Moray Council sets target of ridding single-use plastics in effort to protect coastline

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Moray Council pledged to reduce the amount of single-use plastic it throws away in order to encourage others to protect the region’s coastline.

The local authority already spends about £20,000 every year clearing up litter collected from roadsides across the region.

However, that total does not include the cost of disposing of the vast quantities of rubbish and plastic cleared from beaches to be dumped in landfill.

Yesterday, the council’s policy and resources committee unanimously backed proposals to stop buying the plastic where “practically possible”.

Senior management stressed the current drive to trim £14million from next year’s budget meant they would be unable to spend extra money on the initiative – unless funded by an external grant.

But Speyside Glenlivet councillor Louise Laing believes it was important that the council set an example for others to follow.


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She said: “At the moment we are fighting a losing battle. The only way to make a difference is to actually stop buying the plastic.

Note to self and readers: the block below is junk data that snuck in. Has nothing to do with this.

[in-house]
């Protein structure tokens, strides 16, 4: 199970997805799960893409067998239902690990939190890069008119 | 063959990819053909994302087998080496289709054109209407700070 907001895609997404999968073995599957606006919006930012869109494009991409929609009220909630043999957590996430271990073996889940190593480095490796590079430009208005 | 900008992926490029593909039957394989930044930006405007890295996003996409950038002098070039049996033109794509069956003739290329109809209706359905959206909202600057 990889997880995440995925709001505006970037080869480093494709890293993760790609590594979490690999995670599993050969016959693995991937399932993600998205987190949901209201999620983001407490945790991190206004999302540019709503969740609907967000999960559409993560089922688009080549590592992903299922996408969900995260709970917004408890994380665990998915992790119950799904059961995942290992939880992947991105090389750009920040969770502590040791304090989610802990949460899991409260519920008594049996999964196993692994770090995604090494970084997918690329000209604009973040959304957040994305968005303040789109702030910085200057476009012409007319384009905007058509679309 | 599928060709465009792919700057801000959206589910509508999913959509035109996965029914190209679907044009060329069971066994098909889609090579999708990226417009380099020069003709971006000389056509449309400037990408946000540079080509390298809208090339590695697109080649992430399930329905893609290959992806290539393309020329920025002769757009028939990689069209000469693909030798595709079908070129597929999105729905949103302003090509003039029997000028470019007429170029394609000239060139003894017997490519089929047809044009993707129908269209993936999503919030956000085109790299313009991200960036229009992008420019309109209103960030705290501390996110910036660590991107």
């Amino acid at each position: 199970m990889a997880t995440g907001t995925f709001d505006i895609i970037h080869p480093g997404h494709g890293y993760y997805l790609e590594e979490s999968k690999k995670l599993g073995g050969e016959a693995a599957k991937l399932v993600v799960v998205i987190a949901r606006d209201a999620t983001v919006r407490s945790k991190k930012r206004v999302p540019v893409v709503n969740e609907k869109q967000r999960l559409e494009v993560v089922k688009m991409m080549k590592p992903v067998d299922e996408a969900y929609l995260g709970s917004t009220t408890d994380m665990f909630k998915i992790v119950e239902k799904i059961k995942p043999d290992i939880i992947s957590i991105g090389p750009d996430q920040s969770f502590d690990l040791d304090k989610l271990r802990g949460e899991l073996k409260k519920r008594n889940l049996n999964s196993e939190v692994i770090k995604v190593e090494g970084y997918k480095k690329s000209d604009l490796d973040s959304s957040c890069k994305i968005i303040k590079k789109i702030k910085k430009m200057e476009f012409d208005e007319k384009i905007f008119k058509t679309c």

“I do my best in the supermarket but I’ve seen broccoli that is cheaper when it is wrapped in plastic – somewhere people are making money off it.

“It’s only when there’s a market for alternatives that the cost of them will start to come down.”

Moray Council has already changed the plastic used in schools for sandwich wedges away from a disposable option.

Meanwhile, paper cups are now used at water coolers in the headquarters and annexe buildings in Elgin and plastic cutlery is only used in schools when dishwashers have broken.

Forres councillor George Alexander backed the drive but warned it was important not to get “carried away by idealisms”.

He added: “It’s taken us 50 or 60 years to get to this point so we’re not going to get rid of it in five minutes. It’s important to keep in mind the cost to the Moray taxpayer at a time we are trying to save money.”

Council leader Graham Leadbitter said: “When beach cleans are done there is a massive cost to the council to collect the rubbish and put it in landfill.

“Yes, it may feel like we are fighting a fairly big battle here but it needs people, no matter what size of authority or country they are, to pull together as best they can.”

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